ways and means to re-launch bilateral discussions within this framework, building on the results of the three TIFA Council meetings held in 2003, 2005 and 2008. The two sides intend to develop concrete steps they could take to stimulate trade and investment between the U.S. and Tunisian business communities. The Governments intend to explore the possible expansion of trade in mutually decided sectors.

As the next chair of the Group of Eight, the United States is committed to continuing efforts with all the countries of the Deauville Partnership to advance the goals of democratic transition and economic reform, and providing a platform of ongoing support that focuses on trade and investment promotion, coordinated international and regional financial institutions support for homegrown economic and governance reforms, and enhanced support to private sector development.

To galvanize the interests of potential investors in the Tunisian market, the Governments intend to undertake events that link potential investors to the Tunisian diaspora who are, indeed, among the best and most genuine exemplars of the benefits of doing business in Tunisia. To that end, the U.S. Overseas Private Investment Corporation intends to explore how to catalyze significant new American private sector investment in Tunisia, including expansion of small-to-medium enterprise lending, as well as opportunities in franchising, infrastructure, and renewable resources and clean technology in the country.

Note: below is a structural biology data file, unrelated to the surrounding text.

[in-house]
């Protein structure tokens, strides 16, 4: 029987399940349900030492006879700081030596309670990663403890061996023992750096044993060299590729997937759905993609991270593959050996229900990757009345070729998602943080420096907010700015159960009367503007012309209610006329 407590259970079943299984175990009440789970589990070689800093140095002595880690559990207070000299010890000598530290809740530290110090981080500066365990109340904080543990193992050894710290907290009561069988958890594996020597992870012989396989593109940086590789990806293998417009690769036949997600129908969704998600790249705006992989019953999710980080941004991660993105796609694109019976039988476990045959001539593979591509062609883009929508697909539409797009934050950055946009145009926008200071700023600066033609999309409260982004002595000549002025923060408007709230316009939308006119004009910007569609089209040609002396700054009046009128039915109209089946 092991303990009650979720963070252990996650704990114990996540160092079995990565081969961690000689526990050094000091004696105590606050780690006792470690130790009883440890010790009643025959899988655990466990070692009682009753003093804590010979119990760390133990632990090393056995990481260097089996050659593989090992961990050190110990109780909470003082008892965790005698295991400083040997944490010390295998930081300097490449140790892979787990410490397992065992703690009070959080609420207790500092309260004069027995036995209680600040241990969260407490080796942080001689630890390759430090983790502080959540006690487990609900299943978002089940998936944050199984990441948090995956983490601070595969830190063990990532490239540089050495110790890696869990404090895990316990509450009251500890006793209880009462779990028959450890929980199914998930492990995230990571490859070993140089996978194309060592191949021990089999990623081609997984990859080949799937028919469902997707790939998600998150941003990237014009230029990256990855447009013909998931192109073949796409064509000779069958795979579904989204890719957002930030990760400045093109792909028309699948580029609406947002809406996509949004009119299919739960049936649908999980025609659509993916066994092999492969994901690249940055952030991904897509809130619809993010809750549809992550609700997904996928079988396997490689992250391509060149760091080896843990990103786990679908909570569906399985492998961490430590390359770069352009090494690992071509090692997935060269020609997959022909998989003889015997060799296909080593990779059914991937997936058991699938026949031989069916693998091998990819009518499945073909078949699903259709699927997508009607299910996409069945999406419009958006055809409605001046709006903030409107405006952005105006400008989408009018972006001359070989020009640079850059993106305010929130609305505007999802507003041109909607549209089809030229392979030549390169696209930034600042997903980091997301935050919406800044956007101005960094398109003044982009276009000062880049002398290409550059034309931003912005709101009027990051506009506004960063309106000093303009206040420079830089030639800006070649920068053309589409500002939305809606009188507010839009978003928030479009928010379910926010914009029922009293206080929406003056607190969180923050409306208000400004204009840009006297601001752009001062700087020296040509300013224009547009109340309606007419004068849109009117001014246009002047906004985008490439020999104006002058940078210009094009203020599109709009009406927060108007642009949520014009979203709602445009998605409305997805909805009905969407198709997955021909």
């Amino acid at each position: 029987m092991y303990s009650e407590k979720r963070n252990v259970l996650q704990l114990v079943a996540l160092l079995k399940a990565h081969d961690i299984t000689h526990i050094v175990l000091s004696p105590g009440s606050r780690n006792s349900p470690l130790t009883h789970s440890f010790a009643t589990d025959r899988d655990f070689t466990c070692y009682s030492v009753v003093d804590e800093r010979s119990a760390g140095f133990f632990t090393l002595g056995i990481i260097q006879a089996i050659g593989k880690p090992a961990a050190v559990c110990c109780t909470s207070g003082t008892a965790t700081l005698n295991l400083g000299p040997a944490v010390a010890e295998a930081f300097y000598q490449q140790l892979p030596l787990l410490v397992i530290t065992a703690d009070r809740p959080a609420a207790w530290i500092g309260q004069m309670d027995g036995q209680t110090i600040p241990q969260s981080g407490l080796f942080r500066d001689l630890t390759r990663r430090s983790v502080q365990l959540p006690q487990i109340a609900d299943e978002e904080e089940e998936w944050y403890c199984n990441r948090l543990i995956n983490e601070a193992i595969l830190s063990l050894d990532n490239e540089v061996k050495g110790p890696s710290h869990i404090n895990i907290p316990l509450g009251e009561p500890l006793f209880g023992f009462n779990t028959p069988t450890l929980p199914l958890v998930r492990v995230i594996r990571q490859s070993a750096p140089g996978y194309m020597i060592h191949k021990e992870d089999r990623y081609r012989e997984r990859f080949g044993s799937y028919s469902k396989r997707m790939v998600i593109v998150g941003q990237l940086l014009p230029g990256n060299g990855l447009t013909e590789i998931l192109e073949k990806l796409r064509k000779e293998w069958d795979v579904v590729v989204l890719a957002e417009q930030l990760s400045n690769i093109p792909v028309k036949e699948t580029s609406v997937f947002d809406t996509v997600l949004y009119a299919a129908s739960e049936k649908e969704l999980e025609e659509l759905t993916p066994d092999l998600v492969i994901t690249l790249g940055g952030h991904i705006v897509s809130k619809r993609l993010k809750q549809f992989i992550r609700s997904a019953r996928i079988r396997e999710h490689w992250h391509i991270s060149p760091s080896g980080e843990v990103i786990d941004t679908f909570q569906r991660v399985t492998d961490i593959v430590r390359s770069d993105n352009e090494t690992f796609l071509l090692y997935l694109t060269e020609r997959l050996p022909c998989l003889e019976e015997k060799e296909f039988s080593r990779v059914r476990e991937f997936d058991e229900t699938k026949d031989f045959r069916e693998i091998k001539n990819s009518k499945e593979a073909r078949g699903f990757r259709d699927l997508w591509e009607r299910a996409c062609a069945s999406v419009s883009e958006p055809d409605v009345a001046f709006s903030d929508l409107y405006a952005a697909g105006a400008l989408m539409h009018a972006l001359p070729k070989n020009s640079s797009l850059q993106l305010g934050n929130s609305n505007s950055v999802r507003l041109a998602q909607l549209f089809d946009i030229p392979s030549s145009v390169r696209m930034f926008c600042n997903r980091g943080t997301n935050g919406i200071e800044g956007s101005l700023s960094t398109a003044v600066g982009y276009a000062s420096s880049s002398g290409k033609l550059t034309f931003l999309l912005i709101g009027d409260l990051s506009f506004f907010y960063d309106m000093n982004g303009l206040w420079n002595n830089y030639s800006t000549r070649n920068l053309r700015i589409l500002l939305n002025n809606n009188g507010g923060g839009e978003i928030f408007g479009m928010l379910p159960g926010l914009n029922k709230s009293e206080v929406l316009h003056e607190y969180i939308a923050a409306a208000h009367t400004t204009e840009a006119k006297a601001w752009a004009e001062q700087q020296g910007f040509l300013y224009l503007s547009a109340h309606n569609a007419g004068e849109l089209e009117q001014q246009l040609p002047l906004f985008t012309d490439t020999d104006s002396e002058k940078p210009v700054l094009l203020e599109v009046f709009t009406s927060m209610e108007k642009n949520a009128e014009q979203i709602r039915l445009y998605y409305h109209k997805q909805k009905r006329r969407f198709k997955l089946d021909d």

Signed in New York this 22nd day of September 2011, in the English language ——————————–                                                                                                                     ———————————-

Mohammed Mouldi Kefi                                                                                                                             Hillary Rodham Clinton
Foreign Minister, Tunisia                                                                                                                          Secretary of State, United States


Making Right to Development a Uniting, Rather than Divisive, Issue on the Human Rights Agenda

Remarks delivered during a panel on the Realization of the Right to Development

Thank you, Mr. Chairman. We thank the panelists for their thoughtful presentations.

The United States has some well-known concerns about the “right to development.” To move forward, we would like to consider ways we can work together constructively and make the right to development a uniting, rather than divisive, issue on the international human rights agenda.

Fostering development continues to be a cornerstone of U.S. international engagement, and we are the largest bilateral donor of overseas development assistance. President Obama, in his speech at the UN Millennium Development Goals (MDGs) Review last September, reaffirmed the United States’ strong support for achievement of the MDGs and announced a new U.S. Global Development Policy that guides our overall development efforts.